Another alternative embodiment of the nonferromagnetic electromagnetic field-decreasing means, briefly referred to above, is illustrated in FIG. 4. More particularly, dielectric union of the type which electrically insulates one pipe segment from another is used to couple the nonferromagnetic pipe with a ferromagnetic one. A bypass 106 is connected either external (not illustrated) or internal to the pipe 100 so as to complete the return path for the alternating current past the dielectric union as earlier explained. As a result, galvanic corrosion with the dissimilar metals is eliminated by avoiding galvanic couples.
In situations where the pipe 100 is also the conduit for fluid flow, the passage of the conductor means through the pipe wall such as illustrated in FIG. 3 may be made fluid-impermeable by using appropriate fittings 110 so that the contents of the pipe 100 will not leak at these places. Thus, the means for passing the conductor through the pipe may be a grommetted penetration, a screwable or weldable fitting or other leak-proof means. Additionally, this particular embodiment may have instead of the three separate insulated conductors one continuous wire means which passes through the wall of pipe 100 to become the electromagnetic field-decreasing means and returns through the wall at the end of the segment of reduced heat output. The conductor is then electrically connected in series with the power source.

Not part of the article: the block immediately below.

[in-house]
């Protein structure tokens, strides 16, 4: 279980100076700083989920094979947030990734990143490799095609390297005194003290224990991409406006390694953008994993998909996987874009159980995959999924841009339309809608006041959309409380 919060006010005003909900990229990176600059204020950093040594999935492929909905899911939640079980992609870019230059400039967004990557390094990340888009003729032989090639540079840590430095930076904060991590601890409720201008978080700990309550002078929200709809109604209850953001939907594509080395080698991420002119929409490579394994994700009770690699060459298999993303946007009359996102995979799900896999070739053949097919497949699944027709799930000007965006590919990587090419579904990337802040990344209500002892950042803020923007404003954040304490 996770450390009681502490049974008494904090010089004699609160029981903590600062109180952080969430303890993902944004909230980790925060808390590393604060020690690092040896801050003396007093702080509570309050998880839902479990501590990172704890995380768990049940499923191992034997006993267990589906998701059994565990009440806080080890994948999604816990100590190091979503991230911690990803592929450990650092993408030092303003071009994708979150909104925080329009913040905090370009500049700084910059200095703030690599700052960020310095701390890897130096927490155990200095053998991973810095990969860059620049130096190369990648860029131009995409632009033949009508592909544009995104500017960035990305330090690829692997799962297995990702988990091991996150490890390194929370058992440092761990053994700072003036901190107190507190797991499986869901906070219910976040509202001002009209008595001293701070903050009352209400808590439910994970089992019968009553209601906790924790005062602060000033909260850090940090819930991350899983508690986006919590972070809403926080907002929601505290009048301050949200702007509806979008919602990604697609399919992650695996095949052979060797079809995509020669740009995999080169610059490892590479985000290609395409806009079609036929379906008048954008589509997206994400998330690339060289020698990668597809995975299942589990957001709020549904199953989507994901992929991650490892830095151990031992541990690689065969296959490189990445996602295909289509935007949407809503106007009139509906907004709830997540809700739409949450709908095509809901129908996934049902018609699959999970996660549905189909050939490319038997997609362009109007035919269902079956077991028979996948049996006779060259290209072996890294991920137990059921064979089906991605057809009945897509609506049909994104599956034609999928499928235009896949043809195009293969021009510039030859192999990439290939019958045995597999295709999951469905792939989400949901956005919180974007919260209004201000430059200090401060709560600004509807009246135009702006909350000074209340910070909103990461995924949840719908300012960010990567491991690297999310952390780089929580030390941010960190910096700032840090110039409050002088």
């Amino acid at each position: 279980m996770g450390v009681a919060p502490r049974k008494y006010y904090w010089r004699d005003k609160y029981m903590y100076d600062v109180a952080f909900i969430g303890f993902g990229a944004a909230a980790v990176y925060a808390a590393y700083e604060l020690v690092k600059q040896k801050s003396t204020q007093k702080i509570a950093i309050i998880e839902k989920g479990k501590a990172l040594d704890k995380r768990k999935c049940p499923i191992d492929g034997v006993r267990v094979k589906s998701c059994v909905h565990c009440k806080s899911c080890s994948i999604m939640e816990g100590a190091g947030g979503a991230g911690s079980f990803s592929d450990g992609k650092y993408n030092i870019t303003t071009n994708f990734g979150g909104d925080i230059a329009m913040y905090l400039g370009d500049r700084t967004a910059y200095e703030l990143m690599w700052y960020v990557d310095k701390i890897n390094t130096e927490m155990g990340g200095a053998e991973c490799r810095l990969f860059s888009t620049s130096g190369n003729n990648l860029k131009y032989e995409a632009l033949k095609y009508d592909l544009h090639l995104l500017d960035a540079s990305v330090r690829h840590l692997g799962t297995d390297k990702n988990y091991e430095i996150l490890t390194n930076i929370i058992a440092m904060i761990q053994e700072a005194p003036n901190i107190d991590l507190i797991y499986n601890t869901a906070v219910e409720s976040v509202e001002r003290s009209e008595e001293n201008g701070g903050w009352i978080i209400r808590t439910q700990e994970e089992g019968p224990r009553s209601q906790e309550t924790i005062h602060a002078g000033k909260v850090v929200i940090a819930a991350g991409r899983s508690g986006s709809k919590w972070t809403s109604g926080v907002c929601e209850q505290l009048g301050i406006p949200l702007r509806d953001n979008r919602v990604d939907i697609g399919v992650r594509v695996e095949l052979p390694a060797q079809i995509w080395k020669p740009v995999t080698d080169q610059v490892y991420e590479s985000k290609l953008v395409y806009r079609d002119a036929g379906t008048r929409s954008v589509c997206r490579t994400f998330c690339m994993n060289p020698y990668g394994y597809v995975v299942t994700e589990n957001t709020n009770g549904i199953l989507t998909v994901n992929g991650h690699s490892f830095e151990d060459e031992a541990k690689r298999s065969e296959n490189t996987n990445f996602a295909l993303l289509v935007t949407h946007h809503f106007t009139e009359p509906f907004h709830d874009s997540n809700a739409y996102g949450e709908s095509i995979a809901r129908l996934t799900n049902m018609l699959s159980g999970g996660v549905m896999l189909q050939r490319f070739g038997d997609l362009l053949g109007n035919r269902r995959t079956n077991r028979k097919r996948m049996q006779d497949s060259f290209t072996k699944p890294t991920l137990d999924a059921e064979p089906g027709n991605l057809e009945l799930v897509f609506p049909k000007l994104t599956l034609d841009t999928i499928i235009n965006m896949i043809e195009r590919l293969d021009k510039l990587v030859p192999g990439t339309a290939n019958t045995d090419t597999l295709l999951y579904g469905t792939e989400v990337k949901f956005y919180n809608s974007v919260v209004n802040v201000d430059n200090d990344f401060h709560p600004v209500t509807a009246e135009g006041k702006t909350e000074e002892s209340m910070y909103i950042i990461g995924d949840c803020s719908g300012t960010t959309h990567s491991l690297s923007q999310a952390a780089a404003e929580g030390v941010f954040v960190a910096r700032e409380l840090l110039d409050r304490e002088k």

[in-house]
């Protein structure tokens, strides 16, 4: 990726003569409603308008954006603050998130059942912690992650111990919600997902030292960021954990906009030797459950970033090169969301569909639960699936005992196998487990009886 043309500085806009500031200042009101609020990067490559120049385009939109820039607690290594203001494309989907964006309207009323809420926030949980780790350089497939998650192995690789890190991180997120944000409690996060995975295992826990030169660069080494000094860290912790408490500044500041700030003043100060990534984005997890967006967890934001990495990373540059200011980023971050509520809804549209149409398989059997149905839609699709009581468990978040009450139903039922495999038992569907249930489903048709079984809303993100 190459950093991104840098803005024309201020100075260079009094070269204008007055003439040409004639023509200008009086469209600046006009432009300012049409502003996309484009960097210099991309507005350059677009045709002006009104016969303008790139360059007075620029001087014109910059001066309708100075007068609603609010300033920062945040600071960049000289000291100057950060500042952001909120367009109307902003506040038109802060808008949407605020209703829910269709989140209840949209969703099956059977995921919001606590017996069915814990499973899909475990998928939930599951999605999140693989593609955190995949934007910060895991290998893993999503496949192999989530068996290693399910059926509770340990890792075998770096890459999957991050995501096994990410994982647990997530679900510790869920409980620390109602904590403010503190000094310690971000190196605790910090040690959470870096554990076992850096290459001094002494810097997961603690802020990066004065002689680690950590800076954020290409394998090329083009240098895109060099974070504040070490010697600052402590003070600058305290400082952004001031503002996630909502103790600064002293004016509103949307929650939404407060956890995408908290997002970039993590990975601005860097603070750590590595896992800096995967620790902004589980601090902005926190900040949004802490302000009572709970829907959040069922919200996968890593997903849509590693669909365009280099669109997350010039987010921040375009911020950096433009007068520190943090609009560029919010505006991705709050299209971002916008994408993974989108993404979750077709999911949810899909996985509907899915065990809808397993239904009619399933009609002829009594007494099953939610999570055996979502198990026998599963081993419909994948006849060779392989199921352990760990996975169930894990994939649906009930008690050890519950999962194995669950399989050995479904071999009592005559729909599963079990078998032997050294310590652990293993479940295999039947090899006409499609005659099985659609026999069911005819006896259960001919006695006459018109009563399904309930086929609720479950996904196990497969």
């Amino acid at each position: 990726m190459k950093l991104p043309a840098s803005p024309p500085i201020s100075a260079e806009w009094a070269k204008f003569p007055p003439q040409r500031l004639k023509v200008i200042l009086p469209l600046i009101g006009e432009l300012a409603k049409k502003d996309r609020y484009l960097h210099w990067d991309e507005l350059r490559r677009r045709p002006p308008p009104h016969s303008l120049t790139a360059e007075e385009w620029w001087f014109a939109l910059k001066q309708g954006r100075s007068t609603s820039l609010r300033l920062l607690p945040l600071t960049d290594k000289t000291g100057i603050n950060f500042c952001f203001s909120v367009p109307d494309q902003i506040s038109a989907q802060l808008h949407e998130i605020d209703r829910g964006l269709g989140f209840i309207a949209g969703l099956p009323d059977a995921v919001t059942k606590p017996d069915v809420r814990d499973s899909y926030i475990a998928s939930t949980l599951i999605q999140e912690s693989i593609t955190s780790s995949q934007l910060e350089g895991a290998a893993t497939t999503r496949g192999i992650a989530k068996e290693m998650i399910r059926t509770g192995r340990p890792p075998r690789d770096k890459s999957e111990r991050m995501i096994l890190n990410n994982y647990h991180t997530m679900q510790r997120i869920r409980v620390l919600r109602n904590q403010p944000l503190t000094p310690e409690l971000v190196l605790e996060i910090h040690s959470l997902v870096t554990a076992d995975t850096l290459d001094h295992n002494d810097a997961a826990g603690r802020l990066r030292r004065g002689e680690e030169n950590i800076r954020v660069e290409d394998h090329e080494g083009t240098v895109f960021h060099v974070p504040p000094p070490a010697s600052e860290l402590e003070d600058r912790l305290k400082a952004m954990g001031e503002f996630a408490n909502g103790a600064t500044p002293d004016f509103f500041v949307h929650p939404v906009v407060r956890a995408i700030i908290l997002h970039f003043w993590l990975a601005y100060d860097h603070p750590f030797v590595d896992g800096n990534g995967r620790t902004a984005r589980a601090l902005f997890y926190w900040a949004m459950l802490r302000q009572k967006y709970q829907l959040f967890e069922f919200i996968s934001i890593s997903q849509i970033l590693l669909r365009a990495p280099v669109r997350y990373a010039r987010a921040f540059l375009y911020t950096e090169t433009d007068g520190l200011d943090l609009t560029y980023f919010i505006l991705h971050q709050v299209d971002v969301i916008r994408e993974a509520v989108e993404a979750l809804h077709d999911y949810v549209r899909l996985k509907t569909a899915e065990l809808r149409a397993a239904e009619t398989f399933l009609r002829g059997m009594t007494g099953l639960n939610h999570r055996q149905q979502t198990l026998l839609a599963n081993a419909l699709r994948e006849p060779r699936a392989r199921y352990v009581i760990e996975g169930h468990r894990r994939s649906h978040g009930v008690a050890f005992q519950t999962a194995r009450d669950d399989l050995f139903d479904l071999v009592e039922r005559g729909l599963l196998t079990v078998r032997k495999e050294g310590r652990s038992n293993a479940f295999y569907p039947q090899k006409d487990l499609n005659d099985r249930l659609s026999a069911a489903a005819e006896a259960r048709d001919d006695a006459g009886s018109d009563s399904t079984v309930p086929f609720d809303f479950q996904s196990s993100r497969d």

In general, instead of pipe 100 being the return path for the current, the return path may be an electrical conductor, preferably insulated, which is in series with the insulated conductor means extending longitudinally through the ferromagnetic pipe for connection to the power source. Alternatively, a combination of the pipe 100 and an electrical conductor may form the return path for the current.
Although only selected embodiments of the present invention have been described in detail, the invention is not to be limited to any specific embodiments, but rather only by the scope of the appended claims.
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|U.S. Classification||392/469, 138/33, 392/480, 392/478, 219/643, 137/341|
|International Classification||H05B3/00, H05B6/10|
|Cooperative Classification||Y10T137/6606, H05B3/0014, H05B6/108|
|European Classification||H05B6/10S6, H05B3/00B|